Posts Tagged: Dong-Hwan Choe
The California Department of Pesticide Regulation has awarded $1.34 million in grants to UC ANR scientists for research on pest control alternatives to the banned pesticide chlorpyrifos.
"Finding less-toxic alternatives to pesticides like chlorpyrifos, and promoting their adoption and implementation throughout California, is a priority, and our grant programs play a vital role in reaching those goals," DPR Director Val Dolcini said.
The grants, awarded through DPR's Research Grants Program, will go to the following researchers:
- Mark Hoddle, UC Cooperative Extension entomology specialist, UC Riverside, "Taking Chlorpyrifos out of Citrus: Maximizing IPM of Argentine Ant and Sap Sucking Pests with Biodegradable Hydrogels, Infra-Red Sensors and Cover Crops." ($500,000)
- Dong-Hwan Choe, UC Cooperative Extension urban entomology specialist, UC Riverside, "A sustainable boric acid liquid bait delivery system (as alternative to chlorpyrifos sprays) for the management of pest ants in agricultural settings." ($340,467)
- David Haviland, UC Cooperative Extension IPM advisor for Kern County, "Hydrogel baiting systems for sugar-feeding ants in California grapes and citrus." ($500,000)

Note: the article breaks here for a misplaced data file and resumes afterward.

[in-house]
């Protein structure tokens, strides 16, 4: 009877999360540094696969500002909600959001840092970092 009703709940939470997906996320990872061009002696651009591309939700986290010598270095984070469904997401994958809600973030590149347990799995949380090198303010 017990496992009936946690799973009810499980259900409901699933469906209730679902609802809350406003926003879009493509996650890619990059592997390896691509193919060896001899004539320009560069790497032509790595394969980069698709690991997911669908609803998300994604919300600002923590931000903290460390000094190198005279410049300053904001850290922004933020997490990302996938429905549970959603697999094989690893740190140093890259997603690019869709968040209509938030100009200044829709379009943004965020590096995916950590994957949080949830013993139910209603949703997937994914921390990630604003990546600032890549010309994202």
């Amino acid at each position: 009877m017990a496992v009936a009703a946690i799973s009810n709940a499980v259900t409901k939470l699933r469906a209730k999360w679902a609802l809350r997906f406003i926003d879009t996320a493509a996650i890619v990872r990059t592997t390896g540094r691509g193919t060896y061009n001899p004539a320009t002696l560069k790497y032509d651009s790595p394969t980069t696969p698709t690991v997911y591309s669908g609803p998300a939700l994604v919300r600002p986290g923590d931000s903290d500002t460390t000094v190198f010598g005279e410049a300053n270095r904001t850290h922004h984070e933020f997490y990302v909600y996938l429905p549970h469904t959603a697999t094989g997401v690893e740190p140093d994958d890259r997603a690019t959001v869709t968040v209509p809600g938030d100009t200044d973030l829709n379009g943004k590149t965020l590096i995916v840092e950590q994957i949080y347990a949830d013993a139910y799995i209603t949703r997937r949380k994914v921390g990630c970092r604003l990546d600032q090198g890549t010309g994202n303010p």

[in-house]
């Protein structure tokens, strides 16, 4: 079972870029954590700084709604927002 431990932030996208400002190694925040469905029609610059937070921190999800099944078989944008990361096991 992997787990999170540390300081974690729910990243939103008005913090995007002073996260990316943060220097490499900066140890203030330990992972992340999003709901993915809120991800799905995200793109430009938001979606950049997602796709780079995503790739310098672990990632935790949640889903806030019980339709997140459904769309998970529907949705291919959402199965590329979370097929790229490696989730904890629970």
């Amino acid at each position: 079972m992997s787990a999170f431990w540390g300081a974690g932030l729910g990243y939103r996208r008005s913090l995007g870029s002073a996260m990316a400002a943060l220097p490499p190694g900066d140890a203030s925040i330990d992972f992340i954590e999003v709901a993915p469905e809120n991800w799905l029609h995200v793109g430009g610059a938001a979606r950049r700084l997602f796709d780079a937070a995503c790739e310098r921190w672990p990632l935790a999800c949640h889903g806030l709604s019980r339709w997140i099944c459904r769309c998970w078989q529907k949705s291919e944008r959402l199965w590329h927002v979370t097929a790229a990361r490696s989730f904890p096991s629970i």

"These researchers are at the cutting edge of their fields and I'm really pleased that DPR can support their efforts," said Dolcini.
Full descriptions of each research project are available on DPR's website.
Funding for these grants came from a one-time $2.1 million General Fund allocation to DPR for research projects that advance safer, more-sustainable pest management alternatives to chlorpyrifos. DPR previously funded three research grants for alternatives to chlorpyrifos research.
Following California's historic decision to end use of the pesticide chlorpyrifos in 2019, DPR and the California Department of Food and Agriculture (CDFA) convened the Alternatives to Chlorpyrifos Work Group to evaluate potential alternatives. The work group's report outlines actions that can further support agriculture and the health of local communities, farmworkers and the environment.
Soule named assistant vice provost for CE
Katherine Soule will serve as ANR's new Assistant Vice Provost for Cooperative Extension. She will start her new duties on July 1, 2020, and continue to serve as UCCE director for San Luis Obispo and Santa Barbara counties and as UCCE youth, families and communities advisor. The role was previously held by Lynn Schmitt-McQuitty until she assumed the role of Statewide 4-H Youth Development Program director.
“We are excited to have Katherine on the Cooperative Extension administrative team! She brings a breadth of Cooperative Extension experiences and leadership skills,” said Mark Lagrimini, vice provost for research and extension. “Katherine is known for her innovative, collaborative, and strengths-based leadership. She cares deeply about improving lives and working environments for her unit, her community and ANR.”
Soule earned her Ph.D. from the University of Georgia, Athens in 2013 and became the UCCE youth, families and communities advisor for San Luis Obispo and Santa Barbara counties. In 2017, she accepted an additional appointment as UCCE director for these counties. She was elected as UC ANR's Academic Assembly Council president for a two-year term ending in June 2020.